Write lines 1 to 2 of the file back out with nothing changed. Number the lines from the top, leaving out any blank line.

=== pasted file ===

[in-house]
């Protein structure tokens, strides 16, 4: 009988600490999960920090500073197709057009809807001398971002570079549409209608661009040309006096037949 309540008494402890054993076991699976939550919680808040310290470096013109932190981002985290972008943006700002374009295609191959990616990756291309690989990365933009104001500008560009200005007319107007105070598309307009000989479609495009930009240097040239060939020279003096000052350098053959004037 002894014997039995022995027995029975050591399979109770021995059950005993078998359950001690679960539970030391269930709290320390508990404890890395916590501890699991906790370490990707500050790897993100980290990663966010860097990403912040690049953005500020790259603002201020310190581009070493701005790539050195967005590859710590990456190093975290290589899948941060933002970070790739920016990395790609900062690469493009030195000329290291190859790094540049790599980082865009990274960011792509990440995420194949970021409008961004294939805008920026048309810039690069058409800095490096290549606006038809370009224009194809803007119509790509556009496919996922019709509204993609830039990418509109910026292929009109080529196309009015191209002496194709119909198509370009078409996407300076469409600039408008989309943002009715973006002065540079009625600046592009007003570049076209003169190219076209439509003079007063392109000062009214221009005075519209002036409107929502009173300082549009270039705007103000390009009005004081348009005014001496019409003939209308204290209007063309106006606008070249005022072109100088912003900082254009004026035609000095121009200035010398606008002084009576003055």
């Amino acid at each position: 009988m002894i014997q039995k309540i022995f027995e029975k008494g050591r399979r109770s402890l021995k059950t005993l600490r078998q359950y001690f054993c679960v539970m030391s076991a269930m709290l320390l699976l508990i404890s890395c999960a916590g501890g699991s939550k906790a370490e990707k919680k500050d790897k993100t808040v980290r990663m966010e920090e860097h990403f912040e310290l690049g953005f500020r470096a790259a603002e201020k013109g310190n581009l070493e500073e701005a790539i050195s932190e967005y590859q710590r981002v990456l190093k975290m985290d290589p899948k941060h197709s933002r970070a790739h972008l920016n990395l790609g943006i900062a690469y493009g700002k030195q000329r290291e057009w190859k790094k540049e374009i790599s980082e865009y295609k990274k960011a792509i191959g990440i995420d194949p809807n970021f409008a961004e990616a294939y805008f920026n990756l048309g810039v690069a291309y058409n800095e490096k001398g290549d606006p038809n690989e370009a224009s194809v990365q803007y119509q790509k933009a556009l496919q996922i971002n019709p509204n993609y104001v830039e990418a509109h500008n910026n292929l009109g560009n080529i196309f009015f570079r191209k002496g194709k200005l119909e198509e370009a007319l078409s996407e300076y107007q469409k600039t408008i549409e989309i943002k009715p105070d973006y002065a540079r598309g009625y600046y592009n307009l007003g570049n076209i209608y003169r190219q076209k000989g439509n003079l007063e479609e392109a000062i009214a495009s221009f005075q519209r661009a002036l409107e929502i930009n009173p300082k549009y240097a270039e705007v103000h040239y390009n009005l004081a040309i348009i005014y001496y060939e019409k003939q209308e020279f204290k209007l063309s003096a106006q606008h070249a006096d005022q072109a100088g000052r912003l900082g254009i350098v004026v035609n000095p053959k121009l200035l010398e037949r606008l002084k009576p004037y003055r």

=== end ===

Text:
[in-house]
């Protein structure tokens, strides 16, 4: 009988600490999960920090500073197709057009809807001398971002570079549409209608661009040309006096037949 309540008494402890054993076991699976939550919680808040310290470096013109932190981002985290972008943006700002374009295609191959990616990756291309690989990365933009104001500008560009200005007319107007105070598309307009000989479609495009930009240097040239060939020279003096000052350098053959004037 002894014997039995022995027995029975050591399979109770021995059950005993078998359950001690679960539970030391269930709290320390508990404890890395916590501890699991906790370490990707500050790897993100980290990663966010860097990403912040690049953005500020790259603002201020310190581009070493701005790539050195967005590859710590990456190093975290290589899948941060933002970070790739920016990395790609900062690469493009030195000329290291190859790094540049790599980082865009990274960011792509990440995420194949970021409008961004294939805008920026048309810039690069058409800095490096290549606006038809370009224009194809803007119509790509556009496919996922019709509204993609830039990418509109910026292929009109080529196309009015191209002496194709119909198509370009078409996407300076469409600039408008989309943002009715973006002065540079009625600046592009007003570049076209003169190219076209439509003079007063392109000062009214221009005075519209002036409107929502009173300082549009270039705007103000390009009005004081348009005014001496019409003939209308204290209007063309106006606008070249005022072109100088912003900082254009004026035609000095121009200035010398606008002084009576003055």